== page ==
Our Butcher, Dave, uses a small caliber rifle to shoot the hog directly in the head. One shot and the hog is immediately dead. Dave then swiftly slits the hog’s throat to bleed it out. One thing I think a lot of people do not realize (because we are very disconnected from death) is when a healthy living being is shot and killed the muscles still have energy. This makes the body thrash and move, again this is something that the movies, TV and video games never show. For people that have never seen death, this often comes as a shock, but again, this is what really happens.
After the hog is bled out, he is brought over to the truck and lifted on to a stand. These hogs weighed close to 300 pounds when they were slaughtered, so Dave has a hydraulic lift that enables him to lift these hogs quickly and easily. The hogs will be washed off to help removed the mud, dirt and blood from their coats.
After they are cleaned off the feet are removed and the skinning process can begin. They start on the belly of the hog. They work their way down the sides and around the legs, being very careful not to let the outside of the side touch the carcass. By not allowing the outside of the skin to touch the carcass, they are mitigating potential cross-contamination (aka poo on the meat).
Once the skin is about halfway off, he put the hog’s back legs in a gamble.
Then he cuts the sternum with a saw to remove the internal organs. As he raises the hog with the lift, the organs almost remove themselves, Dave then is careful to clean out the cavity.
One of the many, many reasons I adore Dave is he is a wonderful teacher. We had all three adult 4-H members and two of their husbands out to watch this and Dave took the time to explain everything and give us some lesson. He pointed out what organ was what, and how they all connected in the hog.
Dave made an excellent point about the difference between animals and humans when it comes to death. If a human saw his friend get slaughtered and skinned like the hogs, the human would freak out, run, you know, have the flight or flight reaction. Whereas when the hogs watched their companions getting slaughtered they went and took a nap. Many people anthropomorphize animals, and it’s no wonder. Often people’s only interaction with farm animals as children are talking pigs, bunnies, mice and roosters, with human emotions and actions. In real life animals are not like that, they are animals not people.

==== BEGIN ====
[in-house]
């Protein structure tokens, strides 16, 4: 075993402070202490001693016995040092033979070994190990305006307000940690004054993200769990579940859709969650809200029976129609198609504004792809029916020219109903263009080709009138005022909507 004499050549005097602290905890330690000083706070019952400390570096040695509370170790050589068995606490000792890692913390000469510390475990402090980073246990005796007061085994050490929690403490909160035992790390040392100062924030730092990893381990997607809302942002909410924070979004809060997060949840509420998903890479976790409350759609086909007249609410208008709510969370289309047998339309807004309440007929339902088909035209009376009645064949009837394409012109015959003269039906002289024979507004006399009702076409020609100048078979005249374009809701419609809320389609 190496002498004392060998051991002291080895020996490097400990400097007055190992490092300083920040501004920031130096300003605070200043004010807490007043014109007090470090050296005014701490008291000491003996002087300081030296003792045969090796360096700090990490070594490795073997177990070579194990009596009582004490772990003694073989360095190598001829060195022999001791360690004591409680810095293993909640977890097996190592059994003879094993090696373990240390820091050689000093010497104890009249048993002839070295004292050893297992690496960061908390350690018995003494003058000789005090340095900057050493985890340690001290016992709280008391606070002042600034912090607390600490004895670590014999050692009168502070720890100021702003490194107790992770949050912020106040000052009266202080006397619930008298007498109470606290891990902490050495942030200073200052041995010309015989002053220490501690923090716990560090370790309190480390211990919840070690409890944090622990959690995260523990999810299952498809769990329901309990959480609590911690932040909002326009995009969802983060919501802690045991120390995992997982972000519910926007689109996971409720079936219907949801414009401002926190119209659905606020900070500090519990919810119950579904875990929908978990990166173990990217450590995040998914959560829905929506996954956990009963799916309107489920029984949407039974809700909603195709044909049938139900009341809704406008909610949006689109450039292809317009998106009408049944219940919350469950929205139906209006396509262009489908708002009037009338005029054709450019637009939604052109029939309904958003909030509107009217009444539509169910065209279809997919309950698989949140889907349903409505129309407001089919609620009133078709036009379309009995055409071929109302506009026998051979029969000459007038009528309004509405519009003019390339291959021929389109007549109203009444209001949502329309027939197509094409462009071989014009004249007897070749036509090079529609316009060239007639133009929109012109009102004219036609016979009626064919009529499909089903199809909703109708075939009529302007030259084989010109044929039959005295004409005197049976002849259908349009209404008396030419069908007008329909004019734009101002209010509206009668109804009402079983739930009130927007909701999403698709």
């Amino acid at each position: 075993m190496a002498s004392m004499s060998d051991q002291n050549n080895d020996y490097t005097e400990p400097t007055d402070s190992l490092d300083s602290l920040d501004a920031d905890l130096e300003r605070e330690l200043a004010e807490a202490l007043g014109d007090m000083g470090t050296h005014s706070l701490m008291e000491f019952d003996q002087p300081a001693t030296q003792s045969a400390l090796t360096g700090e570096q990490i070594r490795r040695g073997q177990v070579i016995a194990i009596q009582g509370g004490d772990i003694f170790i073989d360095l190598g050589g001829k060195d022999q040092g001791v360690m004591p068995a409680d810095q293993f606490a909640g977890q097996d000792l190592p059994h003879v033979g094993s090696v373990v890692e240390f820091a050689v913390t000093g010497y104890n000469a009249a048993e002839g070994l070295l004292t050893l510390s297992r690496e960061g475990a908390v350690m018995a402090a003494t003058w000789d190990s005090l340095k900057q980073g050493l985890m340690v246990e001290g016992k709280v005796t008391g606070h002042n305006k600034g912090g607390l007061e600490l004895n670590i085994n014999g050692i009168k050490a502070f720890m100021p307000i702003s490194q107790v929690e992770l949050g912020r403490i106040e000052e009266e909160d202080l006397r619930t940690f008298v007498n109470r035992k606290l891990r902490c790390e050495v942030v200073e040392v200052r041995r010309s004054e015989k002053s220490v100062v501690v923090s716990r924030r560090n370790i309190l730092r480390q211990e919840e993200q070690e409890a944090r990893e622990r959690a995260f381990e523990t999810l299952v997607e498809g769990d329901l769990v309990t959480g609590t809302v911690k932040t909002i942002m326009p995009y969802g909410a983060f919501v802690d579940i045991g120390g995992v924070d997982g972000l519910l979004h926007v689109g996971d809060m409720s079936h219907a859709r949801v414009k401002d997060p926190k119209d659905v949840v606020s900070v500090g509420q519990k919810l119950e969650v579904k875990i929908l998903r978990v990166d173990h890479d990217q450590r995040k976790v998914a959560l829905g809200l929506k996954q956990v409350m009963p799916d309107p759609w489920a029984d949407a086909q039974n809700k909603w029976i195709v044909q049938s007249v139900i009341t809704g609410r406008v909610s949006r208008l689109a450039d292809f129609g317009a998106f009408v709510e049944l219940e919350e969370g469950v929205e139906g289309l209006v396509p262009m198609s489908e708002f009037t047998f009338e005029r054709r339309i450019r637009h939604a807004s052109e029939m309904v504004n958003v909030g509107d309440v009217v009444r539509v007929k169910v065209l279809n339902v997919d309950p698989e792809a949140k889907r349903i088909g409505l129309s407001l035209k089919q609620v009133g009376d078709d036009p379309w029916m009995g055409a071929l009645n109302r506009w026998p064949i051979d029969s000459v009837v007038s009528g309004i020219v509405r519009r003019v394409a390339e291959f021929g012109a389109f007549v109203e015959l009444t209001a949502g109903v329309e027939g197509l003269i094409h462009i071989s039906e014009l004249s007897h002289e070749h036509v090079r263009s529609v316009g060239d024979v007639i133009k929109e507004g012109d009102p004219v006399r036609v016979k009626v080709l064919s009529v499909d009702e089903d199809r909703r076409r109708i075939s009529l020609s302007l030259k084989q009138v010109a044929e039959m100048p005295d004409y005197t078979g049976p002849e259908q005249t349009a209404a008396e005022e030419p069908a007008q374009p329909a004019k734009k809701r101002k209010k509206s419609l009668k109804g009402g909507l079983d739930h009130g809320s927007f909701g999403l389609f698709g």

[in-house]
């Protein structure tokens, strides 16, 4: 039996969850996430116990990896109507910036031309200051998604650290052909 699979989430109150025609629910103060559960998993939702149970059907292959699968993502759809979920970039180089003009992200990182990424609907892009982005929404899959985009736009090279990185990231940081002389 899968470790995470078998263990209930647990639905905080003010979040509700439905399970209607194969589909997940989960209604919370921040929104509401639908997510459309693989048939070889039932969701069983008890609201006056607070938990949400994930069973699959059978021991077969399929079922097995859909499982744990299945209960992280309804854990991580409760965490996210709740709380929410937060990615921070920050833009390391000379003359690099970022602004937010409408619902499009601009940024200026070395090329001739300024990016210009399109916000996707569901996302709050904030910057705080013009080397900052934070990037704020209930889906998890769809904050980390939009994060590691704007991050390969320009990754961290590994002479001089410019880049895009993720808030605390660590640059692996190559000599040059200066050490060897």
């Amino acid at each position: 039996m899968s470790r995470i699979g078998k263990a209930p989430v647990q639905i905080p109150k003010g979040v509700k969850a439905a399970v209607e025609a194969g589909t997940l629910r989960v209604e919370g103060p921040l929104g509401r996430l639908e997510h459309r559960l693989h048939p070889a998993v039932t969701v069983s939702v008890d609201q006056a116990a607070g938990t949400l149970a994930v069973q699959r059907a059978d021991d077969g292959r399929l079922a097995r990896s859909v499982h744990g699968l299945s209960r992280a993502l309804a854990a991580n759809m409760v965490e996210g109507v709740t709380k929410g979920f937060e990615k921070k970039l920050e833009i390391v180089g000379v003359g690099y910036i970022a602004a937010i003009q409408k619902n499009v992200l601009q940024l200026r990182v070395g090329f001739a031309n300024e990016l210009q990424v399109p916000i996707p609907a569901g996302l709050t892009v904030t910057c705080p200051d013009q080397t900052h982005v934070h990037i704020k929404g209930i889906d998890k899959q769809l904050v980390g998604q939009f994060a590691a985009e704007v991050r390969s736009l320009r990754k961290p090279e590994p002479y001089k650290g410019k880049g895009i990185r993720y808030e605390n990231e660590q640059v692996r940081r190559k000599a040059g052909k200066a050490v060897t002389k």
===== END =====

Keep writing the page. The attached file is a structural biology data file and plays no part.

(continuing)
After the organs are removed, Dave continues skinning the hog. He uses his lift to quickly and easily remove the reminder of the hide.
I was very proud of my Adult 4-H members for taking the tongue, livers and hearts home to eat. We really tried to waste nothing on these hogs.
Raising these hogs and teaching other women about hogs and the Ranch was a very fulfilling project. I’m proud of it. I’m proud that I know many people learned from my blog. I’m touched how many people followed along and supported me when the drama hit. I’m excited to know at least one other person is now going to start raising Red Wattle hogs, so my plan for exposing this breed came to fruition. Most of all, I’m over the moon about finally getting to try this caliber of pork! Also a big THANK YOU Amy Sipes for posting a picture of a red wattle chop all those years ago, without that picture my parents would have never allowed me to start raising hogs again. I owe you lady!
Again a huge, big, old thank you to Chico Locker and Sausage for allowing us to learn! And being so amazing transparent and proud of what you do! We love you so much! You are such a gem in our community!